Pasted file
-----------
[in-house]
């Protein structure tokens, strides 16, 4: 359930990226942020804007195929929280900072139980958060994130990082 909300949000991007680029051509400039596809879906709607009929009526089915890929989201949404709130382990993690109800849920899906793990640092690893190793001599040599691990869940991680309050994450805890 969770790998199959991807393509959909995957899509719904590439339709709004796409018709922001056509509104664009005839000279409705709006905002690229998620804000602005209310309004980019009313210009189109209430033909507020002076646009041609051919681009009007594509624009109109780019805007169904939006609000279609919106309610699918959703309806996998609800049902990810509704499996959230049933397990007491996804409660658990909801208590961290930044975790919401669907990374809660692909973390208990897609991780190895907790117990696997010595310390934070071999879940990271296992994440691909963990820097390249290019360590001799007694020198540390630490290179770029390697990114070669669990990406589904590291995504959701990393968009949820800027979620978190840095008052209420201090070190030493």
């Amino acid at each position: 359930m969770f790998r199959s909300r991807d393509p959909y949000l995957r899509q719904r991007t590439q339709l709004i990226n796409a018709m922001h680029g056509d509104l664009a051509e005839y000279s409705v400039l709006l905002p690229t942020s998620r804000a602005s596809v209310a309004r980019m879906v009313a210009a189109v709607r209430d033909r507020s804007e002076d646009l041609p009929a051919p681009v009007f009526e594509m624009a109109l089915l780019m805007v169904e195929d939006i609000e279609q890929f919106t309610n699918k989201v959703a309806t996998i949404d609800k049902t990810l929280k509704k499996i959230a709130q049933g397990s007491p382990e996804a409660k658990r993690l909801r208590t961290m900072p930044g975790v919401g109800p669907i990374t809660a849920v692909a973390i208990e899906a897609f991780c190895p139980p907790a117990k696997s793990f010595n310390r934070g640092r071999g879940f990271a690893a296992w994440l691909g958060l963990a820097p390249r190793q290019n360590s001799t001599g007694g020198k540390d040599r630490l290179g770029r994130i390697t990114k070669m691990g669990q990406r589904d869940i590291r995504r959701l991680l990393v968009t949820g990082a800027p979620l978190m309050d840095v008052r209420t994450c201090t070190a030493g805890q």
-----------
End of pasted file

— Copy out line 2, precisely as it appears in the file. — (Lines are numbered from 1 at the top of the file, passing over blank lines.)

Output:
């Protein structure tokens, strides 16, 4: 359930990226942020804007195929929280900072139980958060994130990082 909300949000991007680029051509400039596809879906709607009929009526089915890929989201949404709130382990993690109800849920899906793990640092690893190793001599040599691990869940991680309050994450805890 969770790998199959991807393509959909995957899509719904590439339709709004796409018709922001056509509104664009005839000279409705709006905002690229998620804000602005209310309004980019009313210009189109209430033909507020002076646009041609051919681009009007594509624009109109780019805007169904939006609000279609919106309610699918959703309806996998609800049902990810509704499996959230049933397990007491996804409660658990909801208590961290930044975790919401669907990374809660692909973390208990897609991780190895907790117990696997010595310390934070071999879940990271296992994440691909963990820097390249290019360590001799007694020198540390630490290179770029390697990114070669669990990406589904590291995504959701990393968009949820800027979620978190840095008052209420201090070190030493």